The Maritime Labor Convention Seeks to Bolster Abandoned Seafarers’ Rights

In April 2014, the Maritime Labor Convention (MLC 2006) committee meets in Geneva, Switzerland, at the headquarters of the International Labor Organization (ILO) to discuss changes to the landmark MLC 2006 code. The goal is to clarify the liability of ship owners with regard to maritime workers’ claims related to maritime injury and death, as well as clarify what constitutes the abandonment of seafarers.

An United Nations Maritime Review about the shipping industry According to the 2013 United Nations Maritime Review, 80 percent of global trade by volume is conducted by sea. Shipping is the backbone of the global economy, yet until 2006, no international convention existed to protect maritime workers against threats like seafarer abandonment.

MLC 2006 features a global standard that defines seafarer abandonment as a ship owner who:

  • fails to cover the costs of repatriating a seafarer
  • leaves the seafarer without any maintenance or support
  • severs all ties with the seafarer, including failure to pay contracted wages for two months

The abandonment can cause maritime workers and their families severe hardship. From 2001 to 2010, ship owners abandoned 136 ships, stranding 1,612 seafarers. At the height of the Great Recession in 2009, ship companies abandoned 57 ships, leaving 647 stranded.
When ship owners walk away from their crews, leaving them stranded in foreign ports with no means of getting home or worse, at sea with dwindling fuel supplies and stocks of food and water, it is not only the maritime workers that suffer, but also the families that these maritime workers support.

Shipping companies facing bankruptcy or the threat of creditors seizing their vessels may simply cut all ties with their vessels, including ending all contact with the crews. They effectively leave these abandoned crews up to their own devices. In some instances a port authority may seize a vessel because the vessel is unseaworthy. If the ship owner refuses to pay for repairs, the crew members find themselves stuck in a foreign port, far from home.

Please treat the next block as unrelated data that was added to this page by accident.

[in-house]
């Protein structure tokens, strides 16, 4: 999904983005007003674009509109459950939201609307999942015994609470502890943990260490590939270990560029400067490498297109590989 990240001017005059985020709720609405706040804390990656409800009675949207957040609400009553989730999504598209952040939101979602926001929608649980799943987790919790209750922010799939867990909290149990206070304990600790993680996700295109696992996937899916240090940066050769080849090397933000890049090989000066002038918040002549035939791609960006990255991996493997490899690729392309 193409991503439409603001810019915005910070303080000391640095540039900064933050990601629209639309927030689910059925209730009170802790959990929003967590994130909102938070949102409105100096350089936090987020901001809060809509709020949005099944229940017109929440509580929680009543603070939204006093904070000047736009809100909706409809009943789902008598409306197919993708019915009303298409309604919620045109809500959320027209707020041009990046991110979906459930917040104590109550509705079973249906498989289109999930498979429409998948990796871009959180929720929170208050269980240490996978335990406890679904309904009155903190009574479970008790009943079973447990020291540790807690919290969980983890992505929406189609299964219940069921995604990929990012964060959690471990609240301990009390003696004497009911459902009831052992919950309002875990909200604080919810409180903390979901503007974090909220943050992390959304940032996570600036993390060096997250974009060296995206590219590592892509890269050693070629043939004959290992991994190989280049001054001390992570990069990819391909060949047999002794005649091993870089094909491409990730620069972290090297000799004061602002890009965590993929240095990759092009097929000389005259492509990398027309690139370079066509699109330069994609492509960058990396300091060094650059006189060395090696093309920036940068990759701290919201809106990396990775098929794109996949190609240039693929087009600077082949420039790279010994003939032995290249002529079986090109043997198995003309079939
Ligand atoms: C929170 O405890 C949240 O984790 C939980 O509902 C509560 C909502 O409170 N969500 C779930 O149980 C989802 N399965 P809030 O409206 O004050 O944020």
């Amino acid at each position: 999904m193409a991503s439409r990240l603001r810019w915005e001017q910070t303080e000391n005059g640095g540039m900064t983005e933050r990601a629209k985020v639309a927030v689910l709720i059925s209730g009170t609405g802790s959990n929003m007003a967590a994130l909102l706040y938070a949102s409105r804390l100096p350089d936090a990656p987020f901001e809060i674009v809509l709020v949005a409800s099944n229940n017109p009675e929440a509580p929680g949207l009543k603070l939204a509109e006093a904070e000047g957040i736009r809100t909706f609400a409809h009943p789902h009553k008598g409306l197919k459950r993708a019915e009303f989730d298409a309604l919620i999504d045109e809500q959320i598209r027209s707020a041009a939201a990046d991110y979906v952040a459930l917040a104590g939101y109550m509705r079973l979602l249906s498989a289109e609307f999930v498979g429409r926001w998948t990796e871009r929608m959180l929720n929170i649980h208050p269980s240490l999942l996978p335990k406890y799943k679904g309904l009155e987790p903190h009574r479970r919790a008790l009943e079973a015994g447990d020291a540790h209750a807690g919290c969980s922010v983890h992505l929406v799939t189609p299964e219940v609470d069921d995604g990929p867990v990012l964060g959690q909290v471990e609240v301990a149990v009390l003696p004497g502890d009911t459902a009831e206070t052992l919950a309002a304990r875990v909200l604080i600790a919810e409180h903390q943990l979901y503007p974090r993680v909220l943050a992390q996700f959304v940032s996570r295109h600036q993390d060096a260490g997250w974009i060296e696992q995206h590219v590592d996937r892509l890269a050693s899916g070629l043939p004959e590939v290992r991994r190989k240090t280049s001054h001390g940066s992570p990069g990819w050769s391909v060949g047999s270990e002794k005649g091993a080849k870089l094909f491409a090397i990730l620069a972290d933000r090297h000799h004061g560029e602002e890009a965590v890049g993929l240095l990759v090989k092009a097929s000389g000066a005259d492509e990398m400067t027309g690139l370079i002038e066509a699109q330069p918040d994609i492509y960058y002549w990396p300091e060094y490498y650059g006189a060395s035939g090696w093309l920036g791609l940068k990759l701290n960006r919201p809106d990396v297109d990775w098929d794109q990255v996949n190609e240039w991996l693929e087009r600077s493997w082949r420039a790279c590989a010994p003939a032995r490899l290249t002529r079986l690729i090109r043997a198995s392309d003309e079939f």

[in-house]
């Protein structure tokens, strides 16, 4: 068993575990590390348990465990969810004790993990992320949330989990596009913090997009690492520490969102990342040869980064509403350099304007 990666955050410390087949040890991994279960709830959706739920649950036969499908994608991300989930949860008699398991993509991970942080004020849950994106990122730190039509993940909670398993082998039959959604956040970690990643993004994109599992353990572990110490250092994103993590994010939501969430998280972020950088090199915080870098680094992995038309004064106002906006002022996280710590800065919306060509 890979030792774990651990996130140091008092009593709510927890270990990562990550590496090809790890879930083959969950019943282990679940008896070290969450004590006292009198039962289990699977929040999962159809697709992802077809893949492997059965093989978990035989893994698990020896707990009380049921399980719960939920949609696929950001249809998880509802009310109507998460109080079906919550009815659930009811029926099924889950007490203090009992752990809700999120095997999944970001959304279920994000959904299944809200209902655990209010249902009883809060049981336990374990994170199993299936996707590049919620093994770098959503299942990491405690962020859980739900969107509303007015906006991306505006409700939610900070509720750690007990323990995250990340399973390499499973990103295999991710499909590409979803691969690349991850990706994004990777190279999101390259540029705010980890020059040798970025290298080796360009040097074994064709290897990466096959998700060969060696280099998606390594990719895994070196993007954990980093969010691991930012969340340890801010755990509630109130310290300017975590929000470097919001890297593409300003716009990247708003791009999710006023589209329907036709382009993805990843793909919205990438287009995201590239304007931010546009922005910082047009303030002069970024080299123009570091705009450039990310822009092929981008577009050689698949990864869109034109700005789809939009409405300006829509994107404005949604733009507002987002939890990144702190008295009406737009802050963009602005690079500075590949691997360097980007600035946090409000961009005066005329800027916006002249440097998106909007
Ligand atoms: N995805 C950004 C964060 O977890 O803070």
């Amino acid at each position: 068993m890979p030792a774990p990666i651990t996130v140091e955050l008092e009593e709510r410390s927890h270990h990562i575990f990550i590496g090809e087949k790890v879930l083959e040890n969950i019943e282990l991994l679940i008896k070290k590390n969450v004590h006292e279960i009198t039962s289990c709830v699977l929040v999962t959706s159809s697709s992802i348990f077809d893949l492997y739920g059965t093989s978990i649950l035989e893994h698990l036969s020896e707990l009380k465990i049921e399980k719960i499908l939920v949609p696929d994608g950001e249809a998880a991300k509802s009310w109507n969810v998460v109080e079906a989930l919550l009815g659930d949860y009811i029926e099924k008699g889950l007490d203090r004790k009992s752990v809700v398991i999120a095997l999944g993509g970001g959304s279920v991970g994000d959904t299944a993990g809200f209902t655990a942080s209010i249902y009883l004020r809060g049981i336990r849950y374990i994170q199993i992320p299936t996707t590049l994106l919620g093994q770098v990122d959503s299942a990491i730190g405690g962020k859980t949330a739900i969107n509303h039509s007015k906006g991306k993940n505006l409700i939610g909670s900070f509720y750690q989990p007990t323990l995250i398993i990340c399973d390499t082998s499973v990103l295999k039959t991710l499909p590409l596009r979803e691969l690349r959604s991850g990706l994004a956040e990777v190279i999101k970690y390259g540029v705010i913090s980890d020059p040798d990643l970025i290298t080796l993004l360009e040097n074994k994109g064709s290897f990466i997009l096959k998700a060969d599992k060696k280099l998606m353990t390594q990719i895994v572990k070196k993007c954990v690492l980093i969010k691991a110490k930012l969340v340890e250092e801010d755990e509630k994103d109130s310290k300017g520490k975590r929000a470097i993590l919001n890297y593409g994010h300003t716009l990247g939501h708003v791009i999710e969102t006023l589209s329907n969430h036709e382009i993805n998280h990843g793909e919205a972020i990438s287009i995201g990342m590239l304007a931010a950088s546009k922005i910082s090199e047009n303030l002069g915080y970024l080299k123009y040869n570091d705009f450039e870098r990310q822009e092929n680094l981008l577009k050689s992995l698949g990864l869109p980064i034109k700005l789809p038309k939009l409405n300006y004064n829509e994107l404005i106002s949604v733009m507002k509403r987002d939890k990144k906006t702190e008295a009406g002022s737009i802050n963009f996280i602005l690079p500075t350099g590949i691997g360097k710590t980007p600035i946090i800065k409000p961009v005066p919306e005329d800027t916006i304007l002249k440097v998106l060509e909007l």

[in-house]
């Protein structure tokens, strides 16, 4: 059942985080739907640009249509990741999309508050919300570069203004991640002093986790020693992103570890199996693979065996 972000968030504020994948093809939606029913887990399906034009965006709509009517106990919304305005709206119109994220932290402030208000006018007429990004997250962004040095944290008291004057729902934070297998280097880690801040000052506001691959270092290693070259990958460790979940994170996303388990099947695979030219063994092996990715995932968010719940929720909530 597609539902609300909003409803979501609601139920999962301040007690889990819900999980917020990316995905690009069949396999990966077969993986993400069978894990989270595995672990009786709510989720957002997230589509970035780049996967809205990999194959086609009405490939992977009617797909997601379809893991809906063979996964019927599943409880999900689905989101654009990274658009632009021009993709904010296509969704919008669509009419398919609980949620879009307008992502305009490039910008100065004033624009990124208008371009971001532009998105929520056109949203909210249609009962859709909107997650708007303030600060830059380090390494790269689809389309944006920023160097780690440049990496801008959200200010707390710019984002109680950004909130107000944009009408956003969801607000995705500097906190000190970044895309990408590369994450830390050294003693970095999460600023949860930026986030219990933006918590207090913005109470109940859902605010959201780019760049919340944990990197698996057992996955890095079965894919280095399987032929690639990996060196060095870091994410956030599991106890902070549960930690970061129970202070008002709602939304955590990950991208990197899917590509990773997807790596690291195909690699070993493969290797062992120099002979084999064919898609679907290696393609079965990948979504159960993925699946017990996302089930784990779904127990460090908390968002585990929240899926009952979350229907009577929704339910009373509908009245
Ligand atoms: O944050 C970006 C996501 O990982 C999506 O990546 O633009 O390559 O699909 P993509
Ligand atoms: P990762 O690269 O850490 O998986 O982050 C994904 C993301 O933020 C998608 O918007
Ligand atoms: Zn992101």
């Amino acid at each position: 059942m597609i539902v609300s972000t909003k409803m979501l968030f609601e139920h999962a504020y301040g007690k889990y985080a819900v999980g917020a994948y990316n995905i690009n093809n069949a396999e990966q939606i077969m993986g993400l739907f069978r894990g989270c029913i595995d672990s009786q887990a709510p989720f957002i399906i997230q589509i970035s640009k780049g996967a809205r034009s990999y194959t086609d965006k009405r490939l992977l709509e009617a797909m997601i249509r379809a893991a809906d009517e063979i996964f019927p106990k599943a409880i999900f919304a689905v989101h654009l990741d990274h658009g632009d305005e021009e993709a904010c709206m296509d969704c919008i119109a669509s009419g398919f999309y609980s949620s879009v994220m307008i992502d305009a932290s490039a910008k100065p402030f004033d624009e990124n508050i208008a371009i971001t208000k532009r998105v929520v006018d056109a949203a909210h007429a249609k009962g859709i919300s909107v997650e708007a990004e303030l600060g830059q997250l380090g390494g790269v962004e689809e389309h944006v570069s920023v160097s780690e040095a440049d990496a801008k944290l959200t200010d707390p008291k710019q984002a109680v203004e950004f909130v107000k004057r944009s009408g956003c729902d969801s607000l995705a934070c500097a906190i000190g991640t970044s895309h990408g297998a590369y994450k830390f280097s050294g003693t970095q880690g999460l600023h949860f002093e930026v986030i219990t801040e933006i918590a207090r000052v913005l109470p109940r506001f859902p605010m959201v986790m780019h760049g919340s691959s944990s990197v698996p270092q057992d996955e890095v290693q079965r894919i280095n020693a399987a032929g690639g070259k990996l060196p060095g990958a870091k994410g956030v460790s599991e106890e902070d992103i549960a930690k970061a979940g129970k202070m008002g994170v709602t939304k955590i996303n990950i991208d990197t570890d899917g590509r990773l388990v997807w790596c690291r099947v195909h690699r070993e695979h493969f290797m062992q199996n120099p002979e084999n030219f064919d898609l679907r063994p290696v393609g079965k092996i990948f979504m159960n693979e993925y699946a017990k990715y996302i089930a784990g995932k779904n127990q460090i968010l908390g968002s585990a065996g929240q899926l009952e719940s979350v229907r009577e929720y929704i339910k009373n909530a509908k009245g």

In a paper co-authored by Rear Admiral Charles Michel, former Chief of the US Coast Guard Office of Maritime and International Law, and Lieutenant Amber Ward, Staff Attorney at the Operations Law Group of the US Coast Guard Office of Maritime and International Law, the authors summed up the terrible situation in which an abandoned seafarer finds himself in:
At best, abandoned seafarers are often subject to cruel, inhuman and degrading treatment, and at worst, they may find themselves in life-threatening conditions with no means of sustenance. […] It should be unacceptable in this modern age that crew members continue to be abandoned in foreign ports without food or water, the financial resources to get home, or their earned wages.”

While, 56 ILO Member States have ratified MLC 2006, covering 80 percent of the world’s shipping and some 1 million seafarers, there are countries that have not yet signed up to MLC 2006, including seafaring nations from Asia, Latin America, and the Middle East. Maritime workers aboard ships sailing under the flags of countries that have not ratified MLC 2006 do not enjoy the same protections as those crews that do.

The International Labor Organization has maintained a database of cases of seafarer abandonment since 2009.  However, the wrangling over what constitutes abandonment means that the database does not record all instances of seafarer abandonment, making it ineffective at identifying and tracking disreputable shipping companies.
This is why the meeting of the MLC committee in April is so important. Its aim is to bolster the rights of abandoned maritime workers by seeking to broaden and clarify the definition of seafarer abandonment. The hope is to finally bring an end to the inhumane practice of seafarer abandonment.


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